Governor Appoints Healthy Homes Coalition Executive Director to Child Lead Poisoning Elimination Board

GRAND RAPIDS – Governor Snyder appointed Paul Haan, Executive Director of the Healthy Homes Coalition of West Michigan, and Grand Rapids Mayor Rosalynn Bliss to the newly formed Child Lead Poisoning Elimination Board created by Executive Order on June 10.

“It is an honor to be asked to serve in this important role,” said Haan. “We have a 15 year history of effectively fighting childhood lead poisoning in west Michigan, and I look forward to leveraging that knowledge in service to all the children of Michigan. Our goal will be to help focus this work on solving the root environmental causes of lead poisoning, including lead-based paint, lead-laden soil, and tainted water. It’s not enough to just test and treat kids. We have to get at the source.”


Healthy Homes and KCHD Seek Answers to 30% Increase in Lead Poisoned Kids in GR in 2015

On March 14, 2016, the Healthy Homes Coalition of West Michigan and the Kent County Health Department (KCHD) spoke with representatives from the Michigan Department of Health and Human Services (MDHHS) to begin exploring why there was a 30% increase in the number of children with elevated blood lead test results in Kent County in 2015. In 2014 there were 470 children with blood lead levels ≥5.0 ug/dL* in Kent County. In 2015, that number rose dramatically to 610 children. The initial request on that day was to review historical data to identify potential abnormalities related to WIC testing sites in the City of Grand Rapids, geography (zip codes), and time of year (quarter).


Lead Poisoning Town Hall Follow-Up

Neighbor Maleka shares her story of lead poisoning in Grand Rapids.
 

The Healthy Homes Coalition, Mount Moriah Baptist Church, the Grand Rapids NAACPthe Grand Rapids Urban League, and LINC thank you for coming to the March 10 Town Hall Meeting on Childhood Lead Poisoning in Grand Rapids.​


5,000 Children Lead Poisoned Across Michigan.

 

Lead in the water in Flint has awoken the sleeping giant of childhood lead poisoning. Prior to Flint, the people of Michigan grew comfortable with slowly decreasing rates of childhood lead poisoning.

Did you know that each year more than 5,000 children are lead poisoned across the state of Michigan, the vast majority by hazardous lead paint in their homes.


Lessons from the Flint Water Crises

By now, most people in Michigan are well aware of the crisis in Flint with lead in the water. The problem began almost two years ago when Flint’s municipal water supply stopped contracting with the City of Detroit to provide water and started using local water sources. It wasn't until five months ago that a Virginia Tech study said the water was not only dirty and unpalatable, but also resulted in an increase in lead poisoning among the city's children. With that news, the story exploded onto the national scene, catching the attention of celebrities like Erin Brockovich, Rachel Maddow, Michael Moore, and Cher. The stories mounted daily on local news sources like MLive.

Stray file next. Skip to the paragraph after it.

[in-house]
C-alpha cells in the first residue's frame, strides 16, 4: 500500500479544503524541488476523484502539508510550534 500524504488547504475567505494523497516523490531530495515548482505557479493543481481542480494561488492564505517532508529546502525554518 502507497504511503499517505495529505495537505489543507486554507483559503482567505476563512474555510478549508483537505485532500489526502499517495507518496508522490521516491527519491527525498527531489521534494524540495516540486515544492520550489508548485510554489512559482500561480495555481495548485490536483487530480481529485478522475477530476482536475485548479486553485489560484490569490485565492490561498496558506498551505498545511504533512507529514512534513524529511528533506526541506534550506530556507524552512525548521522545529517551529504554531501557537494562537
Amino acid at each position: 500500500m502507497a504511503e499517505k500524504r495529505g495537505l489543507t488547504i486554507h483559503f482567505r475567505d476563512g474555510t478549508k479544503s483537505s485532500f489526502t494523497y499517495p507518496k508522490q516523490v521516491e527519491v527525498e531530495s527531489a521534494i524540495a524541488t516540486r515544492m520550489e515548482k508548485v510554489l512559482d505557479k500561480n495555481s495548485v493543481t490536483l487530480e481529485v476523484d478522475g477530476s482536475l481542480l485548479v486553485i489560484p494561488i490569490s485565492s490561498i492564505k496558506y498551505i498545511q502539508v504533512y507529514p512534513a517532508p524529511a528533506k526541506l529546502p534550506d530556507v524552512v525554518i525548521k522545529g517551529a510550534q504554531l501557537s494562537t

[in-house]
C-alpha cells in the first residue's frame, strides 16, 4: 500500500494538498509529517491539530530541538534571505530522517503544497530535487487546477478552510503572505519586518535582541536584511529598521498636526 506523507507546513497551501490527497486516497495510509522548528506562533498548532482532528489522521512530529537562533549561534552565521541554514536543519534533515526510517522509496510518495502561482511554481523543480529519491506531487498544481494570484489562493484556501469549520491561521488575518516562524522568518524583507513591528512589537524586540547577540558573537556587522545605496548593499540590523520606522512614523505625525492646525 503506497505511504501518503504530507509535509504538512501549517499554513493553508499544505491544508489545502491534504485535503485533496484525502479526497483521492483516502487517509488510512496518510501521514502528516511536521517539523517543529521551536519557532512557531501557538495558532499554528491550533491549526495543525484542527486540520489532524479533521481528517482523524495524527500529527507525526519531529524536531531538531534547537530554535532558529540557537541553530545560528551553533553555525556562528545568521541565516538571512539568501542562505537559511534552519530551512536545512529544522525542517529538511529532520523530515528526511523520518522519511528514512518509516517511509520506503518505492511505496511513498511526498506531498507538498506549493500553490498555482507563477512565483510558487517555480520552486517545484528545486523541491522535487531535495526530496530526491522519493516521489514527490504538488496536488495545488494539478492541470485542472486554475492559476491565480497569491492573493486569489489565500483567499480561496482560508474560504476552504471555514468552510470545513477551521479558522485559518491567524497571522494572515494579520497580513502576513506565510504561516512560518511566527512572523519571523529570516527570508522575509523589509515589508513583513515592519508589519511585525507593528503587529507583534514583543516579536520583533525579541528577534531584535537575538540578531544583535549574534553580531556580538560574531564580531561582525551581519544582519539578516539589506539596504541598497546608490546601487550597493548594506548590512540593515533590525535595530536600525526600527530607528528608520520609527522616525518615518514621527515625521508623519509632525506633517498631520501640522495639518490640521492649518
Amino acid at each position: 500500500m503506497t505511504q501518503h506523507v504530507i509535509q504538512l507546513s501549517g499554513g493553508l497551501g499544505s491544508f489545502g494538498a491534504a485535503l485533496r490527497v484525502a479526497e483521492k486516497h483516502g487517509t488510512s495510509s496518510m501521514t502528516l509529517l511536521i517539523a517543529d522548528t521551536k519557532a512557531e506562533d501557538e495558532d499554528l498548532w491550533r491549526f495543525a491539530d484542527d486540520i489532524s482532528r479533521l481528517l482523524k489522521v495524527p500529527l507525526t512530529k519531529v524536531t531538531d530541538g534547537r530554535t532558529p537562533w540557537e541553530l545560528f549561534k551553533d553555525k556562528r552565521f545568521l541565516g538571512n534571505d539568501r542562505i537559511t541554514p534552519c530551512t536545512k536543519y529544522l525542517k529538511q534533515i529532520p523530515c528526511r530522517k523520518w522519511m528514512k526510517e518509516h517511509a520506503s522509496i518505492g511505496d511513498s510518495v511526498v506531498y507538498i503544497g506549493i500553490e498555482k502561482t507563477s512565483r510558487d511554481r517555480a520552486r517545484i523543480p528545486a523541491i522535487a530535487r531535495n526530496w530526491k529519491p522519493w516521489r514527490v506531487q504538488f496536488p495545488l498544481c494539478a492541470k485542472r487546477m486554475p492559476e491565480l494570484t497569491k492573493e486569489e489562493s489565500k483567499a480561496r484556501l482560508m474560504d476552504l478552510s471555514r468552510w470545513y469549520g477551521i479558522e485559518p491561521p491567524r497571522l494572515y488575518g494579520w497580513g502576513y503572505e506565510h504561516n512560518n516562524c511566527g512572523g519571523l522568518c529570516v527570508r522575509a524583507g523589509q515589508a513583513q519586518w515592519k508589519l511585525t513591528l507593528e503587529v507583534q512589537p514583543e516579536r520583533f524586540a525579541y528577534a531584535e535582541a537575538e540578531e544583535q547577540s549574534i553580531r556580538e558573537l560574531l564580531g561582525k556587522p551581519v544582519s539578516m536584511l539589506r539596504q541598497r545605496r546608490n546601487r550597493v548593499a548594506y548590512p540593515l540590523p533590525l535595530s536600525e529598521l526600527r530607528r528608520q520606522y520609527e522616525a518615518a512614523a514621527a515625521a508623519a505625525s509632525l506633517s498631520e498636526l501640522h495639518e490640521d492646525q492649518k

So what does this mean for Grand Rapids and the rest of the State?

 


Housing for Families with Children

Earlier this month, Healthy Homes Coalition Executive Director Paul Haan delivered the following comments to the Grand Rapids City Commission in regards to the draft Great Housing Strategies plan being considered for adoption by the City.

The chief concern shared by the Healthy Homes Coalition is that this plan work equally hard to create opportunities for families with children. Providing affordable, safe, and healthy housing for families pays a multitude of dividends and keeps our communities and our children strong.


Lead Costs the People of Michigan $300 Million Every Year

A new report released by the University of Michigan Risk Science Center estimates that childhood lead exposure costs Michigan residents $330 million annually, and a statewide remediation program would pay for itself in three years. 

Healthy Homes Goes to Lansing

In recent weeks, staff from the Healthy Homes made a pair of quick visits to Lansing to provide testimony to both the House and Senate Department of Community Health Appropriations subcommittees.  The purpose of the testimony was to thank legislators for making a first-time ever allocation of $1.25 million in general revenue funding for lead hazard control.


Three Pathways

In January 2014, the Healthy Homes Coalition began holding a series of one-on-one conversations with community leaders. We expected to get the word out about our mission. What we didn't expect was to be blessed with insightful guidance on how that mission can be advanced so that all children grow up in healthy housing.


Make Healthier Homes a Priority in Kent County

What do you see as health concerns for your community? Throughout the coming months, you have the chance to fight for healthy homes by shaping future priorities for the Kent County Health Department (KCHD) and the area's five non-profit hospitals. Join us in advocating for healthier housing for kids.


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